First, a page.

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How to Value Business Interests in a Divorce

When a divorcing party owns an interest in a closely held business, it can present several challenges in the divorce process. How do we know what the interest is worth? Inevitably, the owning party will claim that the value is low, while the non-owning party will claim that the business has a high value.

The equity interest in a business is normally valued as part of the divorce process. The standard used in determining the value of the equity interest is “fair market value.” The term “market value” means “the price the property will bring when offered for sale by one who desires to sell, but is not obliged to sell, and is bought by one who desires to buy, but is under no necessity of buying.” It is important to know that business entities are not valued with the presumption that the owner is staying with the business. Instead, the valuation takes into account the fact that the owner may leave the company and open a competing business. This introduces the concept of personal (also known as professional) goodwill and commercial (also known as business) goodwill into the business valuation. If a portion of the business’s value comes from personal goodwill (meaning it attributable to the divorcing owner), the value of the personal goodwill will be subtracted from the business value. I will have a more in-depth discussion of goodwill in a later post.

Usually, closely held business interests are best valued by using a forensic business valuation expert, who may then testify in court to their valuation methodology. There are three common methods for valuing closely held businesses in a divorce.

Income Approach

The income approach determines the economic benefit (income stream) to an equity owner. The income approach establishes the market value of the income stream based on a rate of return by considering market return rates and the risk associated with the income stream. This method is best used for real property that produces income, such as mineral interests and commercial rental property. To properly use the income approach, you must project the future income and divide it by the capitalization rate (expected return rate).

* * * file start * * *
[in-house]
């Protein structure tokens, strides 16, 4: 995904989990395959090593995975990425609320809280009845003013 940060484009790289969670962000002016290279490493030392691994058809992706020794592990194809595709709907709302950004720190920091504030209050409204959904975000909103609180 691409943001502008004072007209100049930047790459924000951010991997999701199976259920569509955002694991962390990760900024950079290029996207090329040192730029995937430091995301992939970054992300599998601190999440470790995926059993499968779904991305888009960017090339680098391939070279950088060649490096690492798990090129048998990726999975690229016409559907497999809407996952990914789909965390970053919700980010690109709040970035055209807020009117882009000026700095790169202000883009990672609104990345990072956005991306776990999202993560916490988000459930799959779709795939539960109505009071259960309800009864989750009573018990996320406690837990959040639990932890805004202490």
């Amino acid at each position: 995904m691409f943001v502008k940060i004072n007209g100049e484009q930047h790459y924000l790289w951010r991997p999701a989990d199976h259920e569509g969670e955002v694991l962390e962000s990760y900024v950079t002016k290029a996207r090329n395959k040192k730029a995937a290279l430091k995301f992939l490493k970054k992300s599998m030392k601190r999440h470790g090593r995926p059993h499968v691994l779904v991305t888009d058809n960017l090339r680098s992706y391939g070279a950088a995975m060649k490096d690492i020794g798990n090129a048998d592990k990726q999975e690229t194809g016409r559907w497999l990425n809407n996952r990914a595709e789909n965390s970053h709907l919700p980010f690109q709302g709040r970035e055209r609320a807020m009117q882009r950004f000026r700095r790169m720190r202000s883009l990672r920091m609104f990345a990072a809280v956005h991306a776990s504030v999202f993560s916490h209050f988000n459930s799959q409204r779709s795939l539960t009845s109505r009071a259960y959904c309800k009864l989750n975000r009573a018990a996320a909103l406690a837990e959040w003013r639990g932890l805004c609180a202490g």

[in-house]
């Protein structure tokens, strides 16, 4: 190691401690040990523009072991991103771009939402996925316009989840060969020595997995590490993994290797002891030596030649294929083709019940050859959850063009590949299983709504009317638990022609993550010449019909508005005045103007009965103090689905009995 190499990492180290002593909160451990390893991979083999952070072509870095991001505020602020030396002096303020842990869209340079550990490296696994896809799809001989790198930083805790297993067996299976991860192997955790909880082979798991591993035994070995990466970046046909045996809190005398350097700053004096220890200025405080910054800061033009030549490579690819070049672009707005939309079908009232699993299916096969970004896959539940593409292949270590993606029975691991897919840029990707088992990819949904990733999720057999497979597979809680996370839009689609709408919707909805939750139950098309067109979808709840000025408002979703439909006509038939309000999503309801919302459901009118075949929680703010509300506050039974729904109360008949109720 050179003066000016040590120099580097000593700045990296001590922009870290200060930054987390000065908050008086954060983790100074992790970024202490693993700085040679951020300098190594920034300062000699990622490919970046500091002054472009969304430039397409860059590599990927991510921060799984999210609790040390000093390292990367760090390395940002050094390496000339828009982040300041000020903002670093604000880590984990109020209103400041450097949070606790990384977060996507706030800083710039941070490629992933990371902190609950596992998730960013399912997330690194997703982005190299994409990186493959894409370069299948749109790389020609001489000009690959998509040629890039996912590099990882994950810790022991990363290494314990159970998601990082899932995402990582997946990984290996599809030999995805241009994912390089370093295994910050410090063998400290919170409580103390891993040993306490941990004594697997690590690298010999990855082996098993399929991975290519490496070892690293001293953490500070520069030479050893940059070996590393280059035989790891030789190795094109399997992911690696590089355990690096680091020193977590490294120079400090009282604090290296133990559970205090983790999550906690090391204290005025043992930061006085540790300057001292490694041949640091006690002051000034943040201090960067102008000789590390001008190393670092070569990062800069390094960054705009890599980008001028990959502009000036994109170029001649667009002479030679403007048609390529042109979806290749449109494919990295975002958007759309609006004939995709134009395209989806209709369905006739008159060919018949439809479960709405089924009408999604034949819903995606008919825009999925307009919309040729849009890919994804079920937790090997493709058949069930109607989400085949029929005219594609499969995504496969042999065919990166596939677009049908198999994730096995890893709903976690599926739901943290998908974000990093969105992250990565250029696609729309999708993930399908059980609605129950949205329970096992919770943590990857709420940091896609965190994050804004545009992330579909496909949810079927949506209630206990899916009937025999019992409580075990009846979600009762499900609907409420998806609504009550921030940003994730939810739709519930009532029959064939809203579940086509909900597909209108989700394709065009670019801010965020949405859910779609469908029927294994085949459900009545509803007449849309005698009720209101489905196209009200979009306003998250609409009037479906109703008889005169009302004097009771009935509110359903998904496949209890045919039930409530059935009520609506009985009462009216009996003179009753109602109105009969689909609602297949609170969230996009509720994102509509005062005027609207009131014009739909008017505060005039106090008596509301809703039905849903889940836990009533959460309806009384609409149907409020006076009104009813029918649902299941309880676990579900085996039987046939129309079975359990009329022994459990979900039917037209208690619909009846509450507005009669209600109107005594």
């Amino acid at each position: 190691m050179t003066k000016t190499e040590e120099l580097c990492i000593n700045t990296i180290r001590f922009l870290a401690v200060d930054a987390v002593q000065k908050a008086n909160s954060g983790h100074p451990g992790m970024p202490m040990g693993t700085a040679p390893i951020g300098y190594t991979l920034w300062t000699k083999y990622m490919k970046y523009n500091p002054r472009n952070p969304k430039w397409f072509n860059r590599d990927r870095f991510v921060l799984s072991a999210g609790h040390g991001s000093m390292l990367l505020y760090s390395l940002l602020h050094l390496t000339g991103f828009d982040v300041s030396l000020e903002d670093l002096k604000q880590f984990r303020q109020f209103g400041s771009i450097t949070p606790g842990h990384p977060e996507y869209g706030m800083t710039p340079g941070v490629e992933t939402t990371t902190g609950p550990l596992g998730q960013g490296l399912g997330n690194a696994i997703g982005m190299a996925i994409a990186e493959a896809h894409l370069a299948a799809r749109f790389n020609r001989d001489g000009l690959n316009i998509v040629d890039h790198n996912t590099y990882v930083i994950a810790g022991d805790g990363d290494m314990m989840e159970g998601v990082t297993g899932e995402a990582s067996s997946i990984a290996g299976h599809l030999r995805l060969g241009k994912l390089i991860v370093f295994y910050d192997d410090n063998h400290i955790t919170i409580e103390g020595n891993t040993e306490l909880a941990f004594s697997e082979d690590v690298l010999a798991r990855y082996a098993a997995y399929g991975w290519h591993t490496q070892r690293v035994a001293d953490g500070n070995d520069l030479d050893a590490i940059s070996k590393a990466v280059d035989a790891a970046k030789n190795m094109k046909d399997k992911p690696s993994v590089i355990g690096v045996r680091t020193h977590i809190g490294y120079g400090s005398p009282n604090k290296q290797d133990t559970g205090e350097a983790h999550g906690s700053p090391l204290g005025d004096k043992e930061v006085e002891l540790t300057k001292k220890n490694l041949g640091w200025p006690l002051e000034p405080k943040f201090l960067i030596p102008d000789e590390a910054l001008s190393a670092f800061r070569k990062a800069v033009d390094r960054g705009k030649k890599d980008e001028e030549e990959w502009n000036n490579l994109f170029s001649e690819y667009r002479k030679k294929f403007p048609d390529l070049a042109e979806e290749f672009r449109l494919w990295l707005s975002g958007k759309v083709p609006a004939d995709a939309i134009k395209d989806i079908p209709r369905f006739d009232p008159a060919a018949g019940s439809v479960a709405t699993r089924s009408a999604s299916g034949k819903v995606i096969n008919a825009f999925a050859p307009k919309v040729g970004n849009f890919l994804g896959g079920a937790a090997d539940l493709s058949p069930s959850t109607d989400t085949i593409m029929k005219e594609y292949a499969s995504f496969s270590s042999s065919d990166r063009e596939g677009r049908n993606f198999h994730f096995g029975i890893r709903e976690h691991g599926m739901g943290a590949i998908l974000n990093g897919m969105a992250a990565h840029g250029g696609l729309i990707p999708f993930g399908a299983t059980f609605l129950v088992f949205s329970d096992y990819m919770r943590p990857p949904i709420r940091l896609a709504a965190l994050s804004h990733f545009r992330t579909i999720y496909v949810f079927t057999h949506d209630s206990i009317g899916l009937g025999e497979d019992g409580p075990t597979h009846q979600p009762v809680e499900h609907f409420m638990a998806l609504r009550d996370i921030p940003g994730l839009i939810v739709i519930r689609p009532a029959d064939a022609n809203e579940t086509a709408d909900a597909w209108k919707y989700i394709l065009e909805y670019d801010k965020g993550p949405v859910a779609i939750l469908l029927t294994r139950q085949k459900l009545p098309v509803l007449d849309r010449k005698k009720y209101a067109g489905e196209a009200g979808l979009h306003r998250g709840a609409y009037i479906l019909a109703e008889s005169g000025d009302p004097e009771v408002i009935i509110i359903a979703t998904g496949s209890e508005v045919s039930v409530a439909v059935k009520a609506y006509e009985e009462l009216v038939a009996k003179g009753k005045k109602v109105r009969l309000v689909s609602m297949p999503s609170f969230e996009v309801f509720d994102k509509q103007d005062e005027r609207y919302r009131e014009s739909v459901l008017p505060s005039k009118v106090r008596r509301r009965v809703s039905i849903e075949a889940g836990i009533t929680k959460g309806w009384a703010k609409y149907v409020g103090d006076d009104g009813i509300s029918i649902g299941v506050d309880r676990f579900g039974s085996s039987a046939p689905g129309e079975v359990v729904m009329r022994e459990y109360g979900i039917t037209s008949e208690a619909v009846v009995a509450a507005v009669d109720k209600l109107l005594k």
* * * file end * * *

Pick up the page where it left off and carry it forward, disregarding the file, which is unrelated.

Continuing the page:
Cost Approach

The cost approach (also known as the asset approach) determines the value of the equity interest in a business by calculating the value of the assets owned by the entity, less the liabilities of the entity. This method is best for business entities that are dependent on the value of the assets in the entity, or businesses with a high percentage of personal goodwill (e.g. the professional corporations of a doctor or attorney).

Comparable Sales Approach

The comparable sales approach (also known as the market approach) determines the value of an equity interest by comparing the business to similar businesses that have been sold. For small, closely-held businesses, it is often difficult to find comparable transactions.

Valuing a business in a divorce can be a complex undertaking. However, they are often necessary to make sure the property division in the divorce is as equitable as possible.

If you have more questions about protecting your assets after divorce, contact Gregory S. Beane at Verner Brumley Mueller Partner. He can be reached by phone at 214-526-5234 or by email at gbeane@vernerbrumley.com. Verner Brumley Mueller Parker’s principal office is located in Dallas, Texas.

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